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Vic Ketchman

Vic Ketchman is a veteran of 40 NFL seasons and has covered the Steelers and Jaguars prior to coming to Green Bay.

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Wolf following in dad's footsteps

Posted Jun 8, 2011

The name opens doors, but it also casts shadows.

“I’m realistic enough to know nepotism is the reason I got my foot in the door, but if I wasn’t any good, I wouldn’t still be here. I’ve gotten a lot better as an evaluator,” Eliot Wolf said of being the son of legendary former Packers GM Ron Wolf, a young scout on the rise and having to live with the name that precedes him.

Eliot Wolf was promoted recently from his duties as the Packers’ assistant director of pro personnel to the team’s assistant director of player personnel. He will shift his focus to college scouting, where Wolf will assist General Manager Ted Thompson as a cross-checker, which is to say a scout that takes a second look at prospects that have been targeted by the team.

“He’s pretty proud of me,” Eliot said of his father’s reaction to his son’s promotion. Eliot, of course, has spent all of his life being proud of his father.

The elder Wolf built the Packers into one of the NFL’s dominant teams of the 1990s, winning Super Bowl XXXI. Wolf’s legacy is a personnel department that still bears his stamp and never misses a chance to pay respect to the man that created it.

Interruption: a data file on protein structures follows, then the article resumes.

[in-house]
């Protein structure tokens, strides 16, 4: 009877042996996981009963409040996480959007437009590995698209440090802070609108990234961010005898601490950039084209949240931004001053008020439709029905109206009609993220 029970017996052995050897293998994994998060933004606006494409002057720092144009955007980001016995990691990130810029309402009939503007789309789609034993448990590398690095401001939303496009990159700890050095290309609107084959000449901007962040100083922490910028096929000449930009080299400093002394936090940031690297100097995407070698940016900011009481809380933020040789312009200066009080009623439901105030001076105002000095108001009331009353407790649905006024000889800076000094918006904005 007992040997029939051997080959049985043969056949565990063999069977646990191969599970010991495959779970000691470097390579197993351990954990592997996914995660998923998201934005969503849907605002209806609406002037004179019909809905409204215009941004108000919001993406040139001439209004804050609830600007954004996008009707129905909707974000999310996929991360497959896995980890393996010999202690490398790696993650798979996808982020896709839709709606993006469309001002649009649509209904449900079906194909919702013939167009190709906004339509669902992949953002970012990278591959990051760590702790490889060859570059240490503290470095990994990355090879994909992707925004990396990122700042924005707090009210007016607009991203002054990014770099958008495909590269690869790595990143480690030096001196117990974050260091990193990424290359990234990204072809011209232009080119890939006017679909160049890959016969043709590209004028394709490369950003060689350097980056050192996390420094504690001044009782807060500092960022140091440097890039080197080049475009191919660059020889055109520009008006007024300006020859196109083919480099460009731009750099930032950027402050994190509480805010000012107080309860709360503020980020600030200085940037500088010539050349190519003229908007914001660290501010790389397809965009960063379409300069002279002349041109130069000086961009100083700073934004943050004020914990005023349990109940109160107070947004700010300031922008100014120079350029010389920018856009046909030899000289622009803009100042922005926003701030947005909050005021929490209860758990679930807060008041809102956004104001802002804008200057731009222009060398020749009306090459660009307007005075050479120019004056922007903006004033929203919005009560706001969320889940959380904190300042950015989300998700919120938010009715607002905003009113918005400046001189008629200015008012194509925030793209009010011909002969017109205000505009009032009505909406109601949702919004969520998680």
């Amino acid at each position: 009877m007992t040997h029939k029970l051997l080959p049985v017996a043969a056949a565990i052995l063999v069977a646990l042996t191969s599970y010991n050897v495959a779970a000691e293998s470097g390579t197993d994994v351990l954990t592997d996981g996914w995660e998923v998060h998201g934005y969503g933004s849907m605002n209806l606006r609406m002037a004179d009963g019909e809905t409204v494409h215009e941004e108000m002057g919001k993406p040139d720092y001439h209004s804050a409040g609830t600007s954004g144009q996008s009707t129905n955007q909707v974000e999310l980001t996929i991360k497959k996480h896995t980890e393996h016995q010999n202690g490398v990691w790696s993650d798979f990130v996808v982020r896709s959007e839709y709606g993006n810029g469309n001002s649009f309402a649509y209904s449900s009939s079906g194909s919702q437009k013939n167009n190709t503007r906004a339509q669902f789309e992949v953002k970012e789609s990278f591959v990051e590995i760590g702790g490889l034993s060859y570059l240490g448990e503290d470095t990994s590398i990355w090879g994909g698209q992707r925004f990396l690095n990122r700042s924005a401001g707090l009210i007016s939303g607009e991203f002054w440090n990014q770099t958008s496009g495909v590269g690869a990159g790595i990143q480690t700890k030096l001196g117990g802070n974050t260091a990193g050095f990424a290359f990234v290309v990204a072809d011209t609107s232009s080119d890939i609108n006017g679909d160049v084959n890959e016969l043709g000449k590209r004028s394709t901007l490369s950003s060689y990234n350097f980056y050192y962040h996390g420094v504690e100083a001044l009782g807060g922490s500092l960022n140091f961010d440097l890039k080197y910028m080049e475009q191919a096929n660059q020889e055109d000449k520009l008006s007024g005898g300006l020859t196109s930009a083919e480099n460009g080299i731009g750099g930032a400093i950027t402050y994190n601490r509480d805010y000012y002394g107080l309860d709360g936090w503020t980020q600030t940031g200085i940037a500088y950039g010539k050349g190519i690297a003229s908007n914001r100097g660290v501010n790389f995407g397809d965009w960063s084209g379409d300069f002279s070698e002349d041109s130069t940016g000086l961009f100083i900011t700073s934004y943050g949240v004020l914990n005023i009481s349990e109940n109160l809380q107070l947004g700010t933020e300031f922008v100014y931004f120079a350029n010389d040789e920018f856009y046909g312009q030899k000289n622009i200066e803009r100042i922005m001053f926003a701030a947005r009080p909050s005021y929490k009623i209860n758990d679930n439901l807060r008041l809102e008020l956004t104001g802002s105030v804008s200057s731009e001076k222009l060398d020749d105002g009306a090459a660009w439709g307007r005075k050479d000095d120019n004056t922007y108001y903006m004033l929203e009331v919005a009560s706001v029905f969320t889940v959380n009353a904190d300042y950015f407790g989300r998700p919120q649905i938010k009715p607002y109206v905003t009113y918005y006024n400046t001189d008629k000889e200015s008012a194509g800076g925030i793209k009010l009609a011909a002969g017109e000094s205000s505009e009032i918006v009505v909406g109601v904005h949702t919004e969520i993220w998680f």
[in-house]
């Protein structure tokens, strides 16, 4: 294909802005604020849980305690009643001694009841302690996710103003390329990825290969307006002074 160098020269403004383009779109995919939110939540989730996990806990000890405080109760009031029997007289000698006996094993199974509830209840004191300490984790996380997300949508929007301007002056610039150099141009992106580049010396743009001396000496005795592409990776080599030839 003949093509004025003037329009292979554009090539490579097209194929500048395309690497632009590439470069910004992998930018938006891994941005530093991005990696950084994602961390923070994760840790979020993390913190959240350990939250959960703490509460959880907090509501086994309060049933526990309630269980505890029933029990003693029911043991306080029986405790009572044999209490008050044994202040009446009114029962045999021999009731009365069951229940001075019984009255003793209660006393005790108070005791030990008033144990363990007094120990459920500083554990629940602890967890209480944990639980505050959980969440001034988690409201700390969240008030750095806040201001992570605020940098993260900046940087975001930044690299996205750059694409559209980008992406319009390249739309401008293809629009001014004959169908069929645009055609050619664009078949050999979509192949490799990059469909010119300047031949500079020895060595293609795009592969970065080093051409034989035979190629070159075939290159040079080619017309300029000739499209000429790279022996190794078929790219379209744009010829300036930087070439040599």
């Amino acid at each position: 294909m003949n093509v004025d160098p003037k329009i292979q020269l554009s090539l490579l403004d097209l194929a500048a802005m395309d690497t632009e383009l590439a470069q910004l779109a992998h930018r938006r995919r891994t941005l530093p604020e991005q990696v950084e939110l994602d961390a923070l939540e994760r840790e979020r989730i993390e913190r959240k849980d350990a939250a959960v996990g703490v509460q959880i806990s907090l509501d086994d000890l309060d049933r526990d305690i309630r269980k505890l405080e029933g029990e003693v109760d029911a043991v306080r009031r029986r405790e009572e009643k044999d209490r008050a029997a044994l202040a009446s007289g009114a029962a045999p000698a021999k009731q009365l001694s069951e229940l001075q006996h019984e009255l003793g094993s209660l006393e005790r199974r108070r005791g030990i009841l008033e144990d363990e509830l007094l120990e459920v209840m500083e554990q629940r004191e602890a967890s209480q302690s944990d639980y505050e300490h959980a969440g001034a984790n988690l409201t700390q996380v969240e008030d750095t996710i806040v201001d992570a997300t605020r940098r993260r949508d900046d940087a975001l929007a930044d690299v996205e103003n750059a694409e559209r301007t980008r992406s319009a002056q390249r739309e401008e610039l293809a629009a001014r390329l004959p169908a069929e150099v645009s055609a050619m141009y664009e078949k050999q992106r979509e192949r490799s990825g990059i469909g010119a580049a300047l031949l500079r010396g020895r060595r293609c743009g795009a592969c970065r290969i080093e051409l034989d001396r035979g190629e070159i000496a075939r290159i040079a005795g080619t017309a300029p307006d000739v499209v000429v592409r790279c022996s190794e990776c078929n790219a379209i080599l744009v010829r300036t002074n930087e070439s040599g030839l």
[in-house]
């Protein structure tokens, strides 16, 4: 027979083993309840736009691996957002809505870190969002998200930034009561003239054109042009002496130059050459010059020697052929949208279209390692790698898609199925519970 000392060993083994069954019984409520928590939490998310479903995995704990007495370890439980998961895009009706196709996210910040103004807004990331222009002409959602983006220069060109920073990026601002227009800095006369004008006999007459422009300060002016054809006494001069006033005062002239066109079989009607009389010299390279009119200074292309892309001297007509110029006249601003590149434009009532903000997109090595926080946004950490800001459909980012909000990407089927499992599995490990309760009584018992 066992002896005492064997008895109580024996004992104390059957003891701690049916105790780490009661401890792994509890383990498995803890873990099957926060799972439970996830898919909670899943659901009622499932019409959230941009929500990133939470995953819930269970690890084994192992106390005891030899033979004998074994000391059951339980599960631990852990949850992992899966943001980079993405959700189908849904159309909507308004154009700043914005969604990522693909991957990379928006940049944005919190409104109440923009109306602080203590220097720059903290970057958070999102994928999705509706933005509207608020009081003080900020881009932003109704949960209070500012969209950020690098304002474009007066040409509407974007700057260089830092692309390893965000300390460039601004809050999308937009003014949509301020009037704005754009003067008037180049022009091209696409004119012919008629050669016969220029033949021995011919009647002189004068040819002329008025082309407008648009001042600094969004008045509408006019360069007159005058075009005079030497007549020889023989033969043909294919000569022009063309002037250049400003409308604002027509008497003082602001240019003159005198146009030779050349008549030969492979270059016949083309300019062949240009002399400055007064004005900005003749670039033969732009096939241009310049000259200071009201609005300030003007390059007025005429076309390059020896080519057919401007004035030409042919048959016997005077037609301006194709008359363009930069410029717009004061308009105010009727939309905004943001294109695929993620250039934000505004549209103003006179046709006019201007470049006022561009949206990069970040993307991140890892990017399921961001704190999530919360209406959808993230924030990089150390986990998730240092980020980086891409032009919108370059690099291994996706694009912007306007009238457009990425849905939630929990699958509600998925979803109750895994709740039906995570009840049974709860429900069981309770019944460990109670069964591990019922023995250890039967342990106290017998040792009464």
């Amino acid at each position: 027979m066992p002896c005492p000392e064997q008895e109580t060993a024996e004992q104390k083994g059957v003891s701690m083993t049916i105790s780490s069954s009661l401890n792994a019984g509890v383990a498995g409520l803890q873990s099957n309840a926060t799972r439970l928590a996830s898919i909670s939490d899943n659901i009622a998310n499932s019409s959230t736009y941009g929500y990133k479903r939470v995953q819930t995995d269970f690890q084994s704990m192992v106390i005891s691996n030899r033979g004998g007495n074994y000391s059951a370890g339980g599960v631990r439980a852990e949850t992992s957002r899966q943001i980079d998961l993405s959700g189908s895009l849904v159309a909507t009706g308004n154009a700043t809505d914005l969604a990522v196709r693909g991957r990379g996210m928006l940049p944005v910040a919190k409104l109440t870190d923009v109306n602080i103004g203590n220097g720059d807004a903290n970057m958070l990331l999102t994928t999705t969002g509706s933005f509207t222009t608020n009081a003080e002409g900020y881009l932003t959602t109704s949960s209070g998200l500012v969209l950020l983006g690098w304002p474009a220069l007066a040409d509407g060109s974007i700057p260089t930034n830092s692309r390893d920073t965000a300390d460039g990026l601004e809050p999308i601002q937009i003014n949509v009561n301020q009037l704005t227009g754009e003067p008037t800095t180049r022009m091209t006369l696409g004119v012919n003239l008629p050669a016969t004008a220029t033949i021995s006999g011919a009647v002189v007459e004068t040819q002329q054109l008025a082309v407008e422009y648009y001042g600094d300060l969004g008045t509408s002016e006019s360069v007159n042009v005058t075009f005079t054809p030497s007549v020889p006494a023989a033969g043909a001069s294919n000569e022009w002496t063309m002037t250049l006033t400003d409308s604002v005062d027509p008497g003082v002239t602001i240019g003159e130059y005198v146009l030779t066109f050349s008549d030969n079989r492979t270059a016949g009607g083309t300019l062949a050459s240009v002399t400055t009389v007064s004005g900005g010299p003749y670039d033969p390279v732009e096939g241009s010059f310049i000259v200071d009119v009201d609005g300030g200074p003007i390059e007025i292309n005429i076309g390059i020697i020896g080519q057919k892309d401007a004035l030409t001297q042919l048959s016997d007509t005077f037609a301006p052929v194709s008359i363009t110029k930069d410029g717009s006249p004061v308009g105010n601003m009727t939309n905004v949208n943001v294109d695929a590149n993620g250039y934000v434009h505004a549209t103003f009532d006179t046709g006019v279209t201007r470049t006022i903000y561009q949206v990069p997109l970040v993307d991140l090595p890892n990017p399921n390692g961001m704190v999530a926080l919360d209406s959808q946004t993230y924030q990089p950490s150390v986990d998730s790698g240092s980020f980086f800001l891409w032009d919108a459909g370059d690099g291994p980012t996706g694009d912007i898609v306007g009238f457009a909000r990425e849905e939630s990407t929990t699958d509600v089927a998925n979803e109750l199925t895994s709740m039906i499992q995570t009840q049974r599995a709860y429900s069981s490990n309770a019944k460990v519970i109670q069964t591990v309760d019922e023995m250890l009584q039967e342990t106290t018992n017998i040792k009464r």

His son refers to the “atmosphere” his father created within the Packers. “All of the scouts are best friends. We’re always out there together. Most teams are not like that. It creates a fun atmosphere. If you mess up, you’re going to get cracked on,” Eliot said.

Very early in life he knew he wanted to do what his dad did for a living. Eliot called it learning by “osmosis. Seeing how a team is run; seeing the work he and the scouts put in,” he said.

When did he know for sure he wanted to be a scout?

“The first documented thing was a fifth grade graduation. They asked what you want to do in life and I put down NFL scout. I’ve been fortunate enough to get the opportunity,” Eliot said.

At 29, his future is bright. A pedigree always helps, as long as it doesn’t hurt. Eliot knows both sides of the coin from growing up in Green Bay. When the Packers won, it was easy being the GM’s son. When the Packers lost, however, his classmates might ask him “why did your dad do this, why did your dad do that?"

“My goal is to be a GM some day,” Eliot said.

 
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